Wisdom from the Karrajarri Women
We were privileged last week to spend several hours in the company of two wise and wonderful women. Whilst sharing dinner outdoors in the balmy Broome breeze, poignant and meaningful narratives and storytelling was shared. Stories of Country, kinship and skin families. Narratives of caves, living-spirits and hope. Anna Dwyer and Jessica are Karajarri Aboriginal Women from the Bidyadanga community,190kms south of Broome in the West Kimberley.
Anna is a Researcher in the Nulungu Research Institute at the Broome Campus of the University of Notre Dame Australia. As a researcher, Anna’s interest is working closely with her people living in Broome and Bidyadanga Aboriginal Communities. My son Aharon has had the good fortune through repeated Aboriginal studies cultural immersions to have spent time learning from Anna on Yawuru Country and at Notre Dame Broome. Anna was keen to meet some of the family and we were keen to meet her and her kin. So Anna brought Aunt Jessica Bangu; an elder and ranger from Bidyadanga and Aharon brought the only ‘elders’ he could find (his parents and his Aunt from over east) and we joined in breaking bread and more.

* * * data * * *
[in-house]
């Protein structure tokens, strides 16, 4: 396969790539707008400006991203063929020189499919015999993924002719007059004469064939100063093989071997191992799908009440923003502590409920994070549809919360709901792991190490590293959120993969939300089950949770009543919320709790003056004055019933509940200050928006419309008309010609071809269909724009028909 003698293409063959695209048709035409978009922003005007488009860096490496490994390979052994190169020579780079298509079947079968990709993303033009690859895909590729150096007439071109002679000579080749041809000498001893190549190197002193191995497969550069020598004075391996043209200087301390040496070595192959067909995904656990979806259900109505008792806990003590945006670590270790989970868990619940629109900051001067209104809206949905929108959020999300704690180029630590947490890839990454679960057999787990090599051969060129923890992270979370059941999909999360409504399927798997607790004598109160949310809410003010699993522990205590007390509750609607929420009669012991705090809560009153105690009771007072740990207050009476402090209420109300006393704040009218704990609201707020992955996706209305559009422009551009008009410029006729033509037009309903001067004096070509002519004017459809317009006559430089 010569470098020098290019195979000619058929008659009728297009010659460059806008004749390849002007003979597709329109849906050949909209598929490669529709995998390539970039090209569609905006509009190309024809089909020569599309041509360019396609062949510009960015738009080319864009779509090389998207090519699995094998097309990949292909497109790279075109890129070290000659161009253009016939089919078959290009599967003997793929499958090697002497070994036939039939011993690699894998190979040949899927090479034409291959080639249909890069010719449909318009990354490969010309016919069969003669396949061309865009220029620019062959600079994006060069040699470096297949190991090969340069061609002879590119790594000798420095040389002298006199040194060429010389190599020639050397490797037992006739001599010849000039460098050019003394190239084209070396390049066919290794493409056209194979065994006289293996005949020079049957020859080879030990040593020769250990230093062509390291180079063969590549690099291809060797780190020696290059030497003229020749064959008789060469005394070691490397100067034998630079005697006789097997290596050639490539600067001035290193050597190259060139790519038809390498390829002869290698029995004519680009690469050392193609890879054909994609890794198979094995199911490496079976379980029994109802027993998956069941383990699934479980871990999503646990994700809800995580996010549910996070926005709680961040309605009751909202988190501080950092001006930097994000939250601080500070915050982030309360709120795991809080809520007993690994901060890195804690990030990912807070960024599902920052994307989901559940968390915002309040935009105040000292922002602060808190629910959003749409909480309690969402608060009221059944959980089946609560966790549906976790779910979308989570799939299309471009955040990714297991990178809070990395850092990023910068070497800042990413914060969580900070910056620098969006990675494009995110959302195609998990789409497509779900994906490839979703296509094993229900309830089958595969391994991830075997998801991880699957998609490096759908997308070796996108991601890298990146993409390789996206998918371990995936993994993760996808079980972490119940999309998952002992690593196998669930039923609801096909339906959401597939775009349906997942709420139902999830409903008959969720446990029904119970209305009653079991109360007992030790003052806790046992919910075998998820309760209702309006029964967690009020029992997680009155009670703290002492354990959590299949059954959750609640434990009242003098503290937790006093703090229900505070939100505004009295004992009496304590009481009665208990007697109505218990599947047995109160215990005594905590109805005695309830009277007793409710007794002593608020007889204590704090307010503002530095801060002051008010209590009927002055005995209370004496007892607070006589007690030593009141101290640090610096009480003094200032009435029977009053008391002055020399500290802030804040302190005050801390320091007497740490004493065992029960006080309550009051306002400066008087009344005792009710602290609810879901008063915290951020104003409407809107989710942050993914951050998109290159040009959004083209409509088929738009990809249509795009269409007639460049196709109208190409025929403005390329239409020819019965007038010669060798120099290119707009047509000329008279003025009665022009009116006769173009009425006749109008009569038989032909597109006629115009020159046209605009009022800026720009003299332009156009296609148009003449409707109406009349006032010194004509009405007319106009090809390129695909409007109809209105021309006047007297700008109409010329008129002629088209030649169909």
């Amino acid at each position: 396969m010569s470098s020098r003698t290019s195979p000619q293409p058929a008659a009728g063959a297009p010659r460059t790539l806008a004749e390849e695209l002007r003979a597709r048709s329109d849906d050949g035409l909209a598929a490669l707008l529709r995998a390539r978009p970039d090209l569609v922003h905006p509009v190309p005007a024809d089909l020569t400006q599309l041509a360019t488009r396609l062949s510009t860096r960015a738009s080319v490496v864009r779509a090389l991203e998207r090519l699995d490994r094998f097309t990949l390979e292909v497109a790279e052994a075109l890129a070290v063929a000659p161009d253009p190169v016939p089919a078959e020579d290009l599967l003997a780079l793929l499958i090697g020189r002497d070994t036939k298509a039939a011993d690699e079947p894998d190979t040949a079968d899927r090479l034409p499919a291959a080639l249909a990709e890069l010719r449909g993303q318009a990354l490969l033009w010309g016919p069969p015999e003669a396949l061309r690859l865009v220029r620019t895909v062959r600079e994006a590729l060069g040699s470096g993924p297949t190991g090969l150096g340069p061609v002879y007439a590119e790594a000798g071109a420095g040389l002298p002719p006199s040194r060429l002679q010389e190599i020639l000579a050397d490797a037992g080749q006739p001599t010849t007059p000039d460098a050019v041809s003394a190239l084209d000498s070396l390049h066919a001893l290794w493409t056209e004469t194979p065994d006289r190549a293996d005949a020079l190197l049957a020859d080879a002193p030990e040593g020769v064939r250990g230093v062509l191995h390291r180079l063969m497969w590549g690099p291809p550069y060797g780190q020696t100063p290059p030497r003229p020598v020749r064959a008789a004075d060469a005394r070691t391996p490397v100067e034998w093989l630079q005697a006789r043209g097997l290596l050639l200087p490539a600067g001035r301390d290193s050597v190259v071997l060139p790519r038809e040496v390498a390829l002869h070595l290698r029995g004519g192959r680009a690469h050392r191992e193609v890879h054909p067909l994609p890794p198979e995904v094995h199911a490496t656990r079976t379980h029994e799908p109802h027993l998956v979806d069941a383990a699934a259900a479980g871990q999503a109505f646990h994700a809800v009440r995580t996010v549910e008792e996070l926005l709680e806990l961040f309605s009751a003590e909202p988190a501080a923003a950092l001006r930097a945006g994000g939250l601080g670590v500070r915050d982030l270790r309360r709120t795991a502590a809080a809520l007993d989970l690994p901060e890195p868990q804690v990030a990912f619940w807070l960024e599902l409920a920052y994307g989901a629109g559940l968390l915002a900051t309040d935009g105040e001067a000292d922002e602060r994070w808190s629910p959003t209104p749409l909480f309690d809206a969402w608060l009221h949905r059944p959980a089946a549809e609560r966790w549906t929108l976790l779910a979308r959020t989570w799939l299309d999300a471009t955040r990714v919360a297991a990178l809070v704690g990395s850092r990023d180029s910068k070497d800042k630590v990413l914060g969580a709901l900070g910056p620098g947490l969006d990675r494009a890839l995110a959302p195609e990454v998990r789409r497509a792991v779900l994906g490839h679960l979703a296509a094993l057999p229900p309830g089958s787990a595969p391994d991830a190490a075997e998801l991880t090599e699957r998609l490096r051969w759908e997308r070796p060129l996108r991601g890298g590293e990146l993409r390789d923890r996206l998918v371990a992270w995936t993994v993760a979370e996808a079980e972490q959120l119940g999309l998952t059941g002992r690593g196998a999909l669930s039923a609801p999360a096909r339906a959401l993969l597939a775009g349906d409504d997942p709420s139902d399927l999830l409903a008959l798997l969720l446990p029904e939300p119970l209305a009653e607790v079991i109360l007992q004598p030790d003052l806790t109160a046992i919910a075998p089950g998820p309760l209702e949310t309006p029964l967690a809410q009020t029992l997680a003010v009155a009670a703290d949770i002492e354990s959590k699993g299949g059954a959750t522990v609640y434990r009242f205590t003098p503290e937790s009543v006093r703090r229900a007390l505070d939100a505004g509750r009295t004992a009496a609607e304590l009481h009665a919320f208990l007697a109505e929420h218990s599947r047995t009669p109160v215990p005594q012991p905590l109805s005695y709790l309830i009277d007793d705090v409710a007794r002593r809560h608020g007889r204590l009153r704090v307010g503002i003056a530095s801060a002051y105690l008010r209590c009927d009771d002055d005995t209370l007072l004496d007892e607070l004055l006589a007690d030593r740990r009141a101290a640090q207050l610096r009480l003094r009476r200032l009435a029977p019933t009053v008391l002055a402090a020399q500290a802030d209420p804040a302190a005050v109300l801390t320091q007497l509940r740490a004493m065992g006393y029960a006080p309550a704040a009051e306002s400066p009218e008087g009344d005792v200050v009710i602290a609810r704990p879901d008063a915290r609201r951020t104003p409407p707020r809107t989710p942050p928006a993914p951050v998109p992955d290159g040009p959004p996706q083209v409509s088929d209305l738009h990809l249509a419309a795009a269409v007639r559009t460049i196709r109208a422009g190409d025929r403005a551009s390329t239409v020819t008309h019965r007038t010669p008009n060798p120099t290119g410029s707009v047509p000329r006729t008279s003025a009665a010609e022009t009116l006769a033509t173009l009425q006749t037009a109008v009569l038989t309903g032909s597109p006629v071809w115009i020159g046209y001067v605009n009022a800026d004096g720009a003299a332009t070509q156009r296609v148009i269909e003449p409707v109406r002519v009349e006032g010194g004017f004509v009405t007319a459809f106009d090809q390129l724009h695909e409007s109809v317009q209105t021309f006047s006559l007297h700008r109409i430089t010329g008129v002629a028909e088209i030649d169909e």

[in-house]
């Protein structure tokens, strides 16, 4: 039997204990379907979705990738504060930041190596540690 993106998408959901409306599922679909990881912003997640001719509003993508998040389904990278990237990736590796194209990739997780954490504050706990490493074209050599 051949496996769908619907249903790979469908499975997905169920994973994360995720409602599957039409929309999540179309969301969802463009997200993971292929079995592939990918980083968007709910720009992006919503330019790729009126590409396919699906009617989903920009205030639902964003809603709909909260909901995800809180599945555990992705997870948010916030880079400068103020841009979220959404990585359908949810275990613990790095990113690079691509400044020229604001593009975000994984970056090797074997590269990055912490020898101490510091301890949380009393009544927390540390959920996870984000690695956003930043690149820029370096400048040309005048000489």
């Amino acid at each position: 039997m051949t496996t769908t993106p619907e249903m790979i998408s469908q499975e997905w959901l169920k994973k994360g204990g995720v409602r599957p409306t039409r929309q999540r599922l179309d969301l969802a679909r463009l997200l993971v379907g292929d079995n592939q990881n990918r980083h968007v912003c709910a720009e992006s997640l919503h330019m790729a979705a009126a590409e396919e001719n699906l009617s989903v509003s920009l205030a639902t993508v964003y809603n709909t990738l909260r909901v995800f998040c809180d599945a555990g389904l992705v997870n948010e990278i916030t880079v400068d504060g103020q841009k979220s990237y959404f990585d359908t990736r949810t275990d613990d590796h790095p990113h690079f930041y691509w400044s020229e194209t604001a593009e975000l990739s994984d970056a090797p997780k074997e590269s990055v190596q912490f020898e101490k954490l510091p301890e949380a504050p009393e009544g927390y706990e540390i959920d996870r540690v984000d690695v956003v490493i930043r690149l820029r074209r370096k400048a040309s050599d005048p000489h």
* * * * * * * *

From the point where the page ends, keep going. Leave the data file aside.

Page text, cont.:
As a relative newcomer to Australia, (barely a decade) I am no expert on the history and challenges of Aboriginal Australians. I have attempted to engage and read and learn as much as possible, but have not yet skimmed the surface. Moreover most of what one gleans from the media, albeit real and pressing issues -are the bad news stories; the abuse of alcohol, family violence, the health gap and escalating chronic diseases of diabetes and renal disease as well as the heartbreaking scourge of teenage suicide. We may all know and love Aboriginal art and are aware of a sacred rich culture from way back. Alas, little else. Do we know what “Welcome to Country” really means? Do we understand native title, community development, language preservation, law and culture about which Anna is an expert? Or just how pertinent is the current issue of Constitutional Recognition of Australia’s First Peoples? What do our kids know of the customs, languages, kinship and ancient spirituality that is still alive and pulsing through the red ochre, the blue waters and through the veins, hearts and spirits of the original owners of this land? The very brief time spent and insights from Anna’s and Jessica’s personal experience as Karajarri woman have inspired me to try understand and learn more. But my real hope is that all Australians and especially every one of our children and grandchildren who live on this sacred land could be provided with some of this depth of knowledge that informs and challenges our thinking and learning and provides a connected future for all who live here.
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